The standard instrument design is to have a layered telescope, with converter layers interleaved with tracking material. The converter is typically a heavy metal such as lead) which provides the target for creating the initial pair while the tracking material detects the pair. One type of tracking material is a spark chamber, which is a gas-filled region criss-crossed with wires. Once the electron/positron pair has been created in one of the converter layers, they traverse the chamber, ionizing the gas. Triggering the detector electrifies the wires, attracting the free electrons and providing the detected signal. The trail of sparks provides a three-dimensional picture of the the e+/e- paths. Another type of tracking material is silicon strip detectors, which consists of two planes of silicon. In one plane the strips are oriented in the "x"-direction, while the other plane has strips in the "y"-direction. The position of a particle passing through these two silicon planes can be determined more precisely than in a spark chamber.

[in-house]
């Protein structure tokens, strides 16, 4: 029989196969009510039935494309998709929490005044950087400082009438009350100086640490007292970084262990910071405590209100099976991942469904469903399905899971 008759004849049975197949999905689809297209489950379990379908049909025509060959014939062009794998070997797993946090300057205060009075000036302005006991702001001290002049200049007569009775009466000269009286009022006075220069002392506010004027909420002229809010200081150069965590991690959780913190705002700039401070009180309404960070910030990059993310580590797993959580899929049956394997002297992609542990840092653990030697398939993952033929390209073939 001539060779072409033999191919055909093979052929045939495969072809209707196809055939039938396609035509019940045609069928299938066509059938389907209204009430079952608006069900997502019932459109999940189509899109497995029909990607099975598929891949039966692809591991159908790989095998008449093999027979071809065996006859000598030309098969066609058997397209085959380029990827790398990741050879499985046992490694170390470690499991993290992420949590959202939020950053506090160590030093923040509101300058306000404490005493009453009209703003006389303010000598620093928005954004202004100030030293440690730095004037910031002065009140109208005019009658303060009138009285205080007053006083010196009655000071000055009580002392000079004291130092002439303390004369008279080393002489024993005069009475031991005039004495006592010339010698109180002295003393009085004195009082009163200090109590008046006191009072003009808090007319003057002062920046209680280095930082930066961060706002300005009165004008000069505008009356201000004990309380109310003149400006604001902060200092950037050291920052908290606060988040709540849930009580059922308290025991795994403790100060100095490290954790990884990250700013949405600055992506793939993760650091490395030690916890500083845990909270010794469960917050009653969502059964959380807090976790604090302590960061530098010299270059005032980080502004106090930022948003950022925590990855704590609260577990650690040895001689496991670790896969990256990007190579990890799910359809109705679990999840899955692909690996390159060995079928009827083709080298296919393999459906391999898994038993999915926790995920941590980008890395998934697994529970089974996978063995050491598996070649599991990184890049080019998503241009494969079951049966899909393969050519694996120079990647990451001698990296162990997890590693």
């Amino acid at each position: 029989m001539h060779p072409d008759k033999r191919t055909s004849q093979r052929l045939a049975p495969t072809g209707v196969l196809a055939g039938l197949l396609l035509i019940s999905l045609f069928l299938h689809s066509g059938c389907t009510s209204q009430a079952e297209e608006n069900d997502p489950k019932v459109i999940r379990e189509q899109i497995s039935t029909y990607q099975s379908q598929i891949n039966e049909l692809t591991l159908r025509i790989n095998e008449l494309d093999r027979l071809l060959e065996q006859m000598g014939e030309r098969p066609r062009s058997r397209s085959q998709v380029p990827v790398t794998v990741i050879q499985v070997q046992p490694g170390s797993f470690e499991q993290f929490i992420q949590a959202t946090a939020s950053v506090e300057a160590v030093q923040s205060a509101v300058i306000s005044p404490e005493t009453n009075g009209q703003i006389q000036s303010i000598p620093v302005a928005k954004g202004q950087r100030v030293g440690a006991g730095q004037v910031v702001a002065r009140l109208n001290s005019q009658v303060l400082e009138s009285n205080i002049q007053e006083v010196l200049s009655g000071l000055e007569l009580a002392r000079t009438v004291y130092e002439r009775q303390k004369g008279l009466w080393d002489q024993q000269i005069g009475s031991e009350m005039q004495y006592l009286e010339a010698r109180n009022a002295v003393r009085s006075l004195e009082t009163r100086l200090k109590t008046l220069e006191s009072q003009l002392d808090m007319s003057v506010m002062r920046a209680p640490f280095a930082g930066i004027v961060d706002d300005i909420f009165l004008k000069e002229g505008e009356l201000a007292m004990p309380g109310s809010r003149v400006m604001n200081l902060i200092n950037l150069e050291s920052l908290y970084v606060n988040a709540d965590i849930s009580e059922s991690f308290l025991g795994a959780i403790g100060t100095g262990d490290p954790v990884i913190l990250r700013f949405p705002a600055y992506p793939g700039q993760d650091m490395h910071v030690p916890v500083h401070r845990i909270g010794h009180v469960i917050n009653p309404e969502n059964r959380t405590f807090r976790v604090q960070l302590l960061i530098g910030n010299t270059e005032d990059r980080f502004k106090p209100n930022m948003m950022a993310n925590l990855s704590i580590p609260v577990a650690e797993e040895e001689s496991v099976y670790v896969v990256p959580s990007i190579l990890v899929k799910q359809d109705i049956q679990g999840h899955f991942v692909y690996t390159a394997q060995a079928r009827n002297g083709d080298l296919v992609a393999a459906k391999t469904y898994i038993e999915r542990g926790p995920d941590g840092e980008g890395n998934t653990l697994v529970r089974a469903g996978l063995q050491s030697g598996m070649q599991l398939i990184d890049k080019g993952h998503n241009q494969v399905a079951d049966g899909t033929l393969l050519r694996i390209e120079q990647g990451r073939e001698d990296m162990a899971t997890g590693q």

By reconstructing the tracks of the charged pair as it passes through the vertical series of trackers, the gamma-ray direction, and therefore its origin on the sky, are calculated. In addition, through the analysis of the scattering of the pair (which is an energy-dependent phenomenon) or through the absorption of the pair by a scintillator detector or a calorimeter after they exit the spark chamber, the total energy of the initial gamma-ray is determined.

Diagram of the EGRET Spark Chamber